FIGS. 4A to 4E partially and schematically illustrate the variation of voltages along time at certain points of the amplifier circuit of FIG. 3, upon powering-on, that is, when the supply voltage switches from 0 volt to nominal level VCC. FIG. 4A illustrates voltage VBP at node BP, that is, the variation of the charge of decoupling capacitor 22. FIG. 4B illustrates voltage VM at node M, that is, the variation of the charge of coupling capacitor 14. FIG. 4C illustrates voltage VO1 at output O1 of amplifier 11. FIG. 4D illustrates voltage VO2 at output O2 of amplifier 12. FIG. 4E illustrates voltage V18 across load 18. A power-on time of the circuit of FIG. 3, either from a completely off state, or from a standby state, is considered as the time origin (t=0).

At the circuit power-on, standby signal SB switches state, turning on switch 21. Capacitors 14 and 22 being discharged, voltages VM and VBP are zero. The state of output signal CONTROL of comparator 60 is then such that switches 31 and 34 turn on and current source 51 starts. The state of control signal CONTROL is such that amplifiers 11 and 12 are in high-impedance state.

As illustrated in FIG. 4A, current source 51 then linearly charges capacitor 22. Source 51 is sized so that voltage VBP across capacitor 22 very rapidly reaches the desired reference level (VCC/2). “Very rapidly” means a charge time ranging between approximately 0.03 and 0.07 s, preferably on the order of 0.05 s. The time at which node BP reaches the reference voltage is called t1.

As illustrated in FIG. 4B, from time t0, capacitor 14 very rapidly charges, exponentially, through resistive divider 32, 33 of network 30. The charge time of coupling capacitor 14 is at most equal to charge time t1 of decoupling capacitor 22. At time t1, voltage VM across capacitor 14 is then equal to the bias level set by network 30. This level is chosen to be close to the reference voltage of decoupling capacitor 22. “Close” means that the difference between the bias level of capacitor 14 and reference voltage VCC/2 is negligible with respect to the sensitivities and offset voltages of amplifiers 11 and 12. Preferably, the bias level set by network 30 is equal to reference voltage VCC/2.

At time t1, since voltage VBP at node BP reaches reference level VCC/2, comparator 60 causes a state switching of signal CONTROL. Signal CONTROL then inhibits current source 51, turns off switches 31 and 34 and activates amplifiers 11 and 12.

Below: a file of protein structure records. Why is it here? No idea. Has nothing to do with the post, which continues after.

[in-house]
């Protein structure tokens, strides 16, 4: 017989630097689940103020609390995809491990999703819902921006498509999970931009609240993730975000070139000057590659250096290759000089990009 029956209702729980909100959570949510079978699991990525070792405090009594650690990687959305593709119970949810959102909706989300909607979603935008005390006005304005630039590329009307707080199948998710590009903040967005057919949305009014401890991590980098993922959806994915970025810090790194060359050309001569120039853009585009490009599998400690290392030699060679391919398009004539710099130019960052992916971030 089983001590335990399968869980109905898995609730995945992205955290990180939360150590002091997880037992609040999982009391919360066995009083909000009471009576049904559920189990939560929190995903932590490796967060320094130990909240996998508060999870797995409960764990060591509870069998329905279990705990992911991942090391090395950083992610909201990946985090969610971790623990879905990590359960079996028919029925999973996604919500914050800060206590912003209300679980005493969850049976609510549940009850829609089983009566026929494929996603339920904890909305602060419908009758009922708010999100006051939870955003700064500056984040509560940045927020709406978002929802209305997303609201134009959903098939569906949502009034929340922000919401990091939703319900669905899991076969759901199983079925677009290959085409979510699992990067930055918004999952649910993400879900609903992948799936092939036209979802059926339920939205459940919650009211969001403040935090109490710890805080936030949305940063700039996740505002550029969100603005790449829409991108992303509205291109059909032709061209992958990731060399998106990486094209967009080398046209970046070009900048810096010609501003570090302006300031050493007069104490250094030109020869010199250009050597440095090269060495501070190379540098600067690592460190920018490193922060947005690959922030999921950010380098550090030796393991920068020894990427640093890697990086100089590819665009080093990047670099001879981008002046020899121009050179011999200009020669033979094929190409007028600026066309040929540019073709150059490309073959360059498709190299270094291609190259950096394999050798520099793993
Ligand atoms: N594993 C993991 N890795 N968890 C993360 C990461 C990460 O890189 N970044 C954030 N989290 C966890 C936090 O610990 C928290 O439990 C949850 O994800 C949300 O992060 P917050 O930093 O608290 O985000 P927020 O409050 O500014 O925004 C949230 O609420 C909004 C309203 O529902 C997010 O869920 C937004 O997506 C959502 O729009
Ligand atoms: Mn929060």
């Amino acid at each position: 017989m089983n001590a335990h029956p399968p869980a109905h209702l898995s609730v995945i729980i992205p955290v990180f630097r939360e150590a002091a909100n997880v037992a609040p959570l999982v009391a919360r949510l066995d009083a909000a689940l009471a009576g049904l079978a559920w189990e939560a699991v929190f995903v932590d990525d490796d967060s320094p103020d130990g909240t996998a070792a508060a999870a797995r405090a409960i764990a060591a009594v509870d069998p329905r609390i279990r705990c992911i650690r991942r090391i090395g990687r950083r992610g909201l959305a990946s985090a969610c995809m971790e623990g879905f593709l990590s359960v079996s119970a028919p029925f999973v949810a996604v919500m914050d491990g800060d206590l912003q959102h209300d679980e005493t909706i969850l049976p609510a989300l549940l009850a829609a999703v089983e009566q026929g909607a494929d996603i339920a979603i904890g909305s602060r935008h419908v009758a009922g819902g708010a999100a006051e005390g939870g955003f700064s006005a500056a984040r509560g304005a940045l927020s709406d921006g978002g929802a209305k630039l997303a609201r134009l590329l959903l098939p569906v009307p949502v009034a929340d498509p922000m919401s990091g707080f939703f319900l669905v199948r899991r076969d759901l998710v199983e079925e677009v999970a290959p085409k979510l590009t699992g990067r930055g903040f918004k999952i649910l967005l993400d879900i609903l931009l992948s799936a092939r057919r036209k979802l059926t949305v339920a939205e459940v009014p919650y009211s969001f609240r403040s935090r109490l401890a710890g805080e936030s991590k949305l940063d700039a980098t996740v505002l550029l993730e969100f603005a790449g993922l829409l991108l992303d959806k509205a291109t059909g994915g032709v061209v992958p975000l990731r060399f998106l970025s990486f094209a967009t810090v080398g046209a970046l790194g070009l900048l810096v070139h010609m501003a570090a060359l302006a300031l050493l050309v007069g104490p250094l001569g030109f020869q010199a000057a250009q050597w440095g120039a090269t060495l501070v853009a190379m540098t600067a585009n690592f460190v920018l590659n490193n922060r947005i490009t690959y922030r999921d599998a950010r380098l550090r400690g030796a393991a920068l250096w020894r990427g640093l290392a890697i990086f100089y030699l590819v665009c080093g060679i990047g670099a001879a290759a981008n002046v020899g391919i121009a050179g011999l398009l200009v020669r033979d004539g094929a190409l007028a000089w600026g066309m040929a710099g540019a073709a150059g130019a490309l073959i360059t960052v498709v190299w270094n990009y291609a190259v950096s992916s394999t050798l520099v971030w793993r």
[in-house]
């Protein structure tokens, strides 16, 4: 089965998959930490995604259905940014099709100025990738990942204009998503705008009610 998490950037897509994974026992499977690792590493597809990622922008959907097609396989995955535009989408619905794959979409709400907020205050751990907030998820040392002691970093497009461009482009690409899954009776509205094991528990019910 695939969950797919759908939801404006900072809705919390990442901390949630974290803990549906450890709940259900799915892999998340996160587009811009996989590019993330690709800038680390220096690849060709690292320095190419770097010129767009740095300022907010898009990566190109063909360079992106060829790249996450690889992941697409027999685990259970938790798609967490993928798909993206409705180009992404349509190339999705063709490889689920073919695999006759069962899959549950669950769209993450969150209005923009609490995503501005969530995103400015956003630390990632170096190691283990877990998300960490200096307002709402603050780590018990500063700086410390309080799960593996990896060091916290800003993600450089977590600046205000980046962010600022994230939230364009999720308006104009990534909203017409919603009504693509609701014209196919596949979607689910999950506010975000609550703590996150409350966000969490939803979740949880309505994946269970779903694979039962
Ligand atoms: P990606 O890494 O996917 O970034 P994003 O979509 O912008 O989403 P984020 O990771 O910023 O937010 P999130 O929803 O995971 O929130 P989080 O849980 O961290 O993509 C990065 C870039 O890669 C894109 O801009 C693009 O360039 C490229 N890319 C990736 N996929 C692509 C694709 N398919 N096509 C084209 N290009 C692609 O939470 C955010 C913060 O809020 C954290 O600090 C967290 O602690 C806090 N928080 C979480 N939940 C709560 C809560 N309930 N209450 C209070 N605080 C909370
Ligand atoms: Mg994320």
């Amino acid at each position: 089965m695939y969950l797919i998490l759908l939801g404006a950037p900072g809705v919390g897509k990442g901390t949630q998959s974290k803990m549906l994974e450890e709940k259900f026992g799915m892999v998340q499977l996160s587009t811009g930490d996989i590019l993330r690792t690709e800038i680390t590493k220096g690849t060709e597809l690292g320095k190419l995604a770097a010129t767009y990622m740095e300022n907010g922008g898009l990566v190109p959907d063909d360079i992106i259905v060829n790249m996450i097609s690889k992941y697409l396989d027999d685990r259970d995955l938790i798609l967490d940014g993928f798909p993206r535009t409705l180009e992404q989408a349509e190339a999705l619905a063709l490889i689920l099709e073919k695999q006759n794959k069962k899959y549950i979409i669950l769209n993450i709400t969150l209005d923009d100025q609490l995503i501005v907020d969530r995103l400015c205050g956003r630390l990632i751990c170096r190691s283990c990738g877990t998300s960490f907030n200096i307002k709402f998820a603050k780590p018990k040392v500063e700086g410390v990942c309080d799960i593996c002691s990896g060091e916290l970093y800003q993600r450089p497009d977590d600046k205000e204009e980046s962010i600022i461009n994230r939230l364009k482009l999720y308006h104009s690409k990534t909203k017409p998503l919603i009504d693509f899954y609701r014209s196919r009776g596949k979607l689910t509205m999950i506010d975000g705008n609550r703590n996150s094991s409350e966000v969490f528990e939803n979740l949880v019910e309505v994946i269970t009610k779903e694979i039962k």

The state switching of signal CONTROL is also provided to the input of control circuit 37 of switch 36. Timing circuit 38 transmits this state switching of signal CONTROL with a delay Δt, at a time t2 (t2=t1+Δt). The gain of amplifier 11 is then zero until time t2.

Between times t1 and t2, the charge of capacitor 22 is maintained by power supply VCC through resistive bridge 19, 20, 50. The charge of capacitor 14 is also maintained by the copying at node M of voltage VBP. Since amplifier 11 exhibits a zero gain, voltages VBP and VM balance at reference level VCC/2 (FIGS. 4A and 4B) set by resistive bridge 19, 20, and 50. Each of capacitors 14 and 22 having been previously charged to a value close to the desired value, the difference between voltages VM and VBP is very small. Outputs O1 and O2 of amplifiers 11 and 12 remain stable and equal (FIGS. 4C and 4D) at VCC/2. As illustrated in FIG. 4E, voltage V18 applied to load 18 remains zero.

From time t2, switch 36 is off and amplifier 11 exhibits a non-zero gain, defined by the values of resistors 13 and 15. The operation conforms to a normal operation, any input signal applied on input E being amplified across load 18. In the absence of an input signal, as illustrated in FIGS. 4A to 4E, the system remains stable at the state that it would exhibit at time t2.

The duration of the intermediary phase, that is, the value of timing Δt of circuit 37, is chosen to guarantee the balancing of voltages VM and VBP. Since these voltages are already close to each other, a very short duration is sufficient. Preferably, timing Δt is chosen so that the total latency time of the circuit, from t=0 to time t2, is at most 0.1 s. In the considered example, timing Δt ranges between approximately 0.03 and 0.07 s, preferably on the order of 0.05 s.

Upon setting to standby or turning-off of the circuit, the signal for setting to standby SB switches state, amplifiers 11 and 12 are placed in a high impedance state, and switch 21 is off. Preferably, standby control signal SB also enables controlling a turning-off of switches 31, 34, and 36 and inhibiting source 51.

Preferably, as illustrated in FIG. 3, the inverting input (−) of amplifier 11 and terminal BP are grounded by controllable switches 40 and 41, respectively. Switches 40 and 41 are of the same type and are controlled to be turned off and to be turned on by standby control signal SB. Upon setting to standby or turning-off, switches 40 and 41 turn on and capacitors 14 and 22 discharge very rapidly. At a new starting, the previously-described operation is repeated.

The present invention enables suppressing the unwanted noise of prior circuits. The fast separate charge of capacitors 14 and 22 ensures, upon enabling of the amplifiers, that the charge levels of capacitors 14 and 22 are already stabilized at a same bias level.

Further, the circuit according to an embodiment of the present invention is particularly simple as compared to existing solutions and is integrable.